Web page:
The Texas House of Representative released almost 4,000 pages of evidence supporting its impeachment of Attorney General Ken Paxton, who faces removal from office at a trial in the state Senate next month over charges that he abused his office to aide a wealthy donor.
(Bloomberg) — The Texas House of Representative released almost 4,000 pages of evidence supporting its impeachment of Attorney General Ken Paxton, who faces removal from office at a trial in the state Senate next month over charges that he abused his office to aide a wealthy donor.
The evidence, published late Thursday, includes emails, memos, transcripts of depositions and other records that House officials say provide a detailed accounting of Paxton’s actions and reveal the extent of his relationship with an embattled real estate developer. In May, House lawmakers voted 121-23 in favor of impeaching him.
Paxton, a Republican firebrand known for championing far-right legal fights, now faces 20 articles of impeachment in the Senate trial Sept. 5, including bribery, obstruction of justice and abuse of public trust. The Republican-dominated chamber will decide whether he should be permanently ousted from office.
The majority of charges involve Paxton’s relationship with Nate Paul, a real estate developer and political donor facing separate allegations of wrongdoing. Paxton has been accused of using his office to help Paul, who in turn allegedly helped Paxton conceal an extramarital affair.
Paxton’s lawyers have filed motions to dismiss all of the charges, arguing the allegations are baseless and that House impeachment managers have not provided evidence to support their claims.
Here are five things to know about the new evidence against Paxton:
Urged to Cut Ties
According to various memos and other documents, top staffers urged Paxton to cut ties with Paul.
“During the course of the meeting, I relayed concerns that I had previously raised to General Paxton about his personal involvement in any matters related to Mr. Paul,” said Jeff Mateer, former first assistant attorney general, in a July 22, 2020, memo recapping a meeting with Paxton that was organized by three staffers with concerns about Paul.
Mark Penley, former deputy attorney general for criminal justices, provided handwritten notes detailing a meeting he had with Paxton where they discussed his relationship with Paul.
Penley said he told Paxton he was suspicious of Paul and warned him that Paul could “make up a story and throw (Paxton) under the bus to the Feds” if he was indicted. In a separate memo he emailed to another employee, Penley said he warned Paxton that he could be accused of bribery if the attorney general continued to push for his office to be involved in cases concerning Paul.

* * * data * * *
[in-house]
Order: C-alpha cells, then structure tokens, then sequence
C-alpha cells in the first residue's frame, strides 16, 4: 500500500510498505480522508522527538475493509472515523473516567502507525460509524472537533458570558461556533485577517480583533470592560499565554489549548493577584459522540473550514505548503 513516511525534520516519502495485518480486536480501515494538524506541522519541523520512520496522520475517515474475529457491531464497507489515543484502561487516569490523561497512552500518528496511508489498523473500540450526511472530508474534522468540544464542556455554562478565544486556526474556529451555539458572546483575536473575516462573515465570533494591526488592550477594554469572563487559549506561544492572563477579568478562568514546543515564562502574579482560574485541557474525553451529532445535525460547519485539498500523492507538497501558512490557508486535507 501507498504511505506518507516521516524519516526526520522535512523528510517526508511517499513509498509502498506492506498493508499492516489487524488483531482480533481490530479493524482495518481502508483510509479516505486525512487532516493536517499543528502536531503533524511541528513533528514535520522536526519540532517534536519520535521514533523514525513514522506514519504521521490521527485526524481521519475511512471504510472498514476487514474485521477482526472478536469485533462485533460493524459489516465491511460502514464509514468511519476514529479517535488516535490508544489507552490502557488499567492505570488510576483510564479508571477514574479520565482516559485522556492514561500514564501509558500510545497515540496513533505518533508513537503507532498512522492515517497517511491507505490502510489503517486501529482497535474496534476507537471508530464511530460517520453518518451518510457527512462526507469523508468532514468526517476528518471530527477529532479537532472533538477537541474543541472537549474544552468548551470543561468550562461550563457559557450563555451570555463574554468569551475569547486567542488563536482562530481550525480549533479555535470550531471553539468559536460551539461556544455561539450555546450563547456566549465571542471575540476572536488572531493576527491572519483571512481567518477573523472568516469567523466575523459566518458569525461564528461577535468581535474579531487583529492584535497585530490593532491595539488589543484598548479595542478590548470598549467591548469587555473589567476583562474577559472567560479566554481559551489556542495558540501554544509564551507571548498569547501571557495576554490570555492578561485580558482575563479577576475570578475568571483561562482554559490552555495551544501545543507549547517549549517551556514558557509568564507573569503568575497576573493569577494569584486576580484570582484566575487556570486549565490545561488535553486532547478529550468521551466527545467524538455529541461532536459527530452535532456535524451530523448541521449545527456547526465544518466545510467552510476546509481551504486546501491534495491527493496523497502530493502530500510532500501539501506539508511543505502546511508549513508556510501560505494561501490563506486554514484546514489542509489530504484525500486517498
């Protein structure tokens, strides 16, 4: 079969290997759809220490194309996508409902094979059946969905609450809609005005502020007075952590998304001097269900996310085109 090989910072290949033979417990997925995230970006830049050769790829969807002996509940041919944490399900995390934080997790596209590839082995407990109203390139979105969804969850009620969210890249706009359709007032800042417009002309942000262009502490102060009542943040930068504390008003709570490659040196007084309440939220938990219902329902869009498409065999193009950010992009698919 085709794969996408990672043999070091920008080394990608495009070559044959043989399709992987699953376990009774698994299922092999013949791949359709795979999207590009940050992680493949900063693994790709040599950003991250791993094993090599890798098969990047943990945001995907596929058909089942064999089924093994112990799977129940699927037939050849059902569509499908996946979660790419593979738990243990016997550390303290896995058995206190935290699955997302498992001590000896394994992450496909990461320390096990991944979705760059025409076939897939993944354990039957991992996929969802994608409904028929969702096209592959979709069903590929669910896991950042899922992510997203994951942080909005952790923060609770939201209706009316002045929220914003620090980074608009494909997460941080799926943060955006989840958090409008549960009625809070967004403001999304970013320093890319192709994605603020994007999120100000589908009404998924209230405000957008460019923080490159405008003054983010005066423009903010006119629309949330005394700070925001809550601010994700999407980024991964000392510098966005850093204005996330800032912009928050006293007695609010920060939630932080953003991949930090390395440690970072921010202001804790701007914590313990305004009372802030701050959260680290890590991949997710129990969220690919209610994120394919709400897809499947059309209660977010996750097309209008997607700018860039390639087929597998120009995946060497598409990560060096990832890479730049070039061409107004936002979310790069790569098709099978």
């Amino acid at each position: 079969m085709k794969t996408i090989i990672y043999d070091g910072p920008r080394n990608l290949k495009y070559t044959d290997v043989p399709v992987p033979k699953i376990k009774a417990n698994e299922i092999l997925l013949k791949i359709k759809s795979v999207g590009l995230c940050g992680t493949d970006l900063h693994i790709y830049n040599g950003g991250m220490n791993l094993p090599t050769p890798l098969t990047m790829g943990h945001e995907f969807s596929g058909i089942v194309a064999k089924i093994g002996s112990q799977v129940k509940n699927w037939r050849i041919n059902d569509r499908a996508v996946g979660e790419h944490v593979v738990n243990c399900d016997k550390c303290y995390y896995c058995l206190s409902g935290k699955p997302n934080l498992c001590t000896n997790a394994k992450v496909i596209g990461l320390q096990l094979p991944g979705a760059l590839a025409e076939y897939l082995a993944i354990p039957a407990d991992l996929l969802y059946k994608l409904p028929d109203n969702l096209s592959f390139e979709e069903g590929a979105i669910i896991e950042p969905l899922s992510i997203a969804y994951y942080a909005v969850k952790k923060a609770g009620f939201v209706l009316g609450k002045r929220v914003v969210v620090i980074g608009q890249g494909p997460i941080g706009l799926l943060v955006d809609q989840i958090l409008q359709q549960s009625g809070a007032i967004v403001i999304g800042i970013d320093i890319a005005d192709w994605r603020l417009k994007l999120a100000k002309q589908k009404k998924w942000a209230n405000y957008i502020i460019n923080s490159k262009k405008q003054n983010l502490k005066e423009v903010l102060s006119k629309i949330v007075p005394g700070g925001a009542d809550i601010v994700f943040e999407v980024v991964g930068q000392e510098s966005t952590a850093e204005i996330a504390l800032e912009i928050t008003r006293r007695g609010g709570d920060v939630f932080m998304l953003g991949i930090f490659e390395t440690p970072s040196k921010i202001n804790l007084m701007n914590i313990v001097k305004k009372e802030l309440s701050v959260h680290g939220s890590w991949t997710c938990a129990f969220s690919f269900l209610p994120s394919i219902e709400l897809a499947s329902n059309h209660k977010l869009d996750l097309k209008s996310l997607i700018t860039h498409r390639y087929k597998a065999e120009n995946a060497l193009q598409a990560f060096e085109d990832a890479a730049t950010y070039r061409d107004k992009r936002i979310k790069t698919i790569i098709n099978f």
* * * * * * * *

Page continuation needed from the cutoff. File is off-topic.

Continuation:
“I also warned the AG that if he directed this investigation, and did not listen to advice from his staff, including me, he could possible open himself up to a bribery charge, if it could be made to look like Paul was causing him to direct an investigation for Paul’s personal benefit, i.e., a ‘pay for play’ scheme,” Penley said.
Burner Phone, Fake Accounts
House officials accused Paxton of going to extraordinary lengths to hide his relationship with Paul, including the use of a burner phone and private email address for his communications with Paul.
The documents also show that a secret Uber account was created using the alias “Dave P,” but the account details, including the saved payment method, matched those affiliated with Paxton’s personal Uber account. Trip logs show that the account user took frequent trips to Paul’s home and the apartment of the woman with whom Paxton was having an extramarital affair.
Blocking Foreclosure Sales
During the Covid-19 pandemic, state Senator Bryan Hughes, a Republican, asked the attorney general’s office for a legal opinion about whether local emergency orders limiting public gatherings could prevent in-person foreclosure sales from taking place.
In an opinion, the attorney general’s office said such foreclosure sales would be subject to limits on public gatherings. Days after the opinion was issued, Paul used the opinion to halt foreclosure sales on several properties he controlled.
But documents included in the newly released evidence show that Paxton directed Hughes to submit the request for the opinion and ordered staffers in his office to expedite their response — using wording that he provided.
Paxton’s former deputy first assistant attorney general emailed another staffer outlining the events that preceded the release of the opinion, noting that Paxton directed his staff to reach out to Hughes “and ask that he make a request, which he did.”
Paxton’s Alleged Affair
Paxton allegedly had an extramarital affair with a woman named Laura Olson, identified by name in earlier filings before the impeachment proceedings.
The new evidence includes a letter agreement between Olson and World Class Property, one of Paul’s companies. The letter states that Olson was hired in June 2020 to be director of special projects, making $65,000 a year.
The Texas Senate’s impeachment trial next month will be conducted in public, though deliberations by senators deciding Paxton’s fate will be behind closed doors.
Paxton’s wife is state Senator Angela Paxton, but her colleagues voted to prohibit her from casting a vote during the impeachment trial. Still, she will be present during the proceedings.
Read More: Texas AG Ken Paxton’s Impeachment Trial Set for Sept. 5
–With assistance from Julie Fine and Shelly Hagan.
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